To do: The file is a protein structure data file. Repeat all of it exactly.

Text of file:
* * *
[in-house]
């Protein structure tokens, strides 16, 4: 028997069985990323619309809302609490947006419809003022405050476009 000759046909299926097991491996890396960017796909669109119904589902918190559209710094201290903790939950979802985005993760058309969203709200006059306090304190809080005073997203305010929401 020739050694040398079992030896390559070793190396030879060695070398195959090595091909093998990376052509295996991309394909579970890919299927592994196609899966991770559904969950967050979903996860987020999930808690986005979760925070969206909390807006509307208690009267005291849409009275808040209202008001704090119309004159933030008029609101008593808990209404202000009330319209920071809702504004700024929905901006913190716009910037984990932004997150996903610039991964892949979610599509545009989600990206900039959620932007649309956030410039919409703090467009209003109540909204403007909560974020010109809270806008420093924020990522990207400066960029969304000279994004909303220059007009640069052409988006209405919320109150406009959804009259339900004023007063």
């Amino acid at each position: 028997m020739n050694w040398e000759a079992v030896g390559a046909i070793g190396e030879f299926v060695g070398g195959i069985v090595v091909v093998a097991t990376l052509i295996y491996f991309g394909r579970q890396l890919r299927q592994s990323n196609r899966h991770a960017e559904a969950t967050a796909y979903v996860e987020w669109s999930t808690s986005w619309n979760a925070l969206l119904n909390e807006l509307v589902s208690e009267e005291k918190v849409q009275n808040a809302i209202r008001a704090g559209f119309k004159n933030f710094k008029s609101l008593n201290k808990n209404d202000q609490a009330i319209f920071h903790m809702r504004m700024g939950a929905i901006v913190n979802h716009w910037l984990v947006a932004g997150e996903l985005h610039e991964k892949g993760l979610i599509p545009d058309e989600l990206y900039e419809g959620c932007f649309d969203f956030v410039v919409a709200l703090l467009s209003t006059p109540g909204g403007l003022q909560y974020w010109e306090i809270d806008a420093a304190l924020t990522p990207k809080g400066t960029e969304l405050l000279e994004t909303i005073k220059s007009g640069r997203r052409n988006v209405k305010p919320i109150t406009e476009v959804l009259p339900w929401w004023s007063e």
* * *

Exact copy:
[in-house]
């Protein structure tokens, strides 16, 4: 028997069985990323619309809302609490947006419809003022405050476009 000759046909299926097991491996890396960017796909669109119904589902918190559209710094201290903790939950979802985005993760058309969203709200006059306090304190809080005073997203305010929401 020739050694040398079992030896390559070793190396030879060695070398195959090595091909093998990376052509295996991309394909579970890919299927592994196609899966991770559904969950967050979903996860987020999930808690986005979760925070969206909390807006509307208690009267005291849409009275808040209202008001704090119309004159933030008029609101008593808990209404202000009330319209920071809702504004700024929905901006913190716009910037984990932004997150996903610039991964892949979610599509545009989600990206900039959620932007649309956030410039919409703090467009209003109540909204403007909560974020010109809270806008420093924020990522990207400066960029969304000279994004909303220059007009640069052409988006209405919320109150406009959804009259339900004023007063």
């Amino acid at each position: 028997m020739n050694w040398e000759a079992v030896g390559a046909i070793g190396e030879f299926v060695g070398g195959i069985v090595v091909v093998a097991t990376l052509i295996y491996f991309g394909r579970q890396l890919r299927q592994s990323n196609r899966h991770a960017e559904a969950t967050a796909y979903v996860e987020w669109s999930t808690s986005w619309n979760a925070l969206l119904n909390e807006l509307v589902s208690e009267e005291k918190v849409q009275n808040a809302i209202r008001a704090g559209f119309k004159n933030f710094k008029s609101l008593n201290k808990n209404d202000q609490a009330i319209f920071h903790m809702r504004m700024g939950a929905i901006v913190n979802h716009w910037l984990v947006a932004g997150e996903l985005h610039e991964k892949g993760l979610i599509p545009d058309e989600l990206y900039e419809g959620c932007f649309d969203f956030v410039v919409a709200l703090l467009s209003t006059p109540g909204g403007l003022q909560y974020w010109e306090i809270d806008a420093a304190l924020t990522p990207k809080g400066t960029e969304l405050l000279e994004t909303i005073k220059s007009g640069r997203r052409n988006v209405k305010p919320i109150t406009e476009v959804l009259p339900w929401w004023s007063e």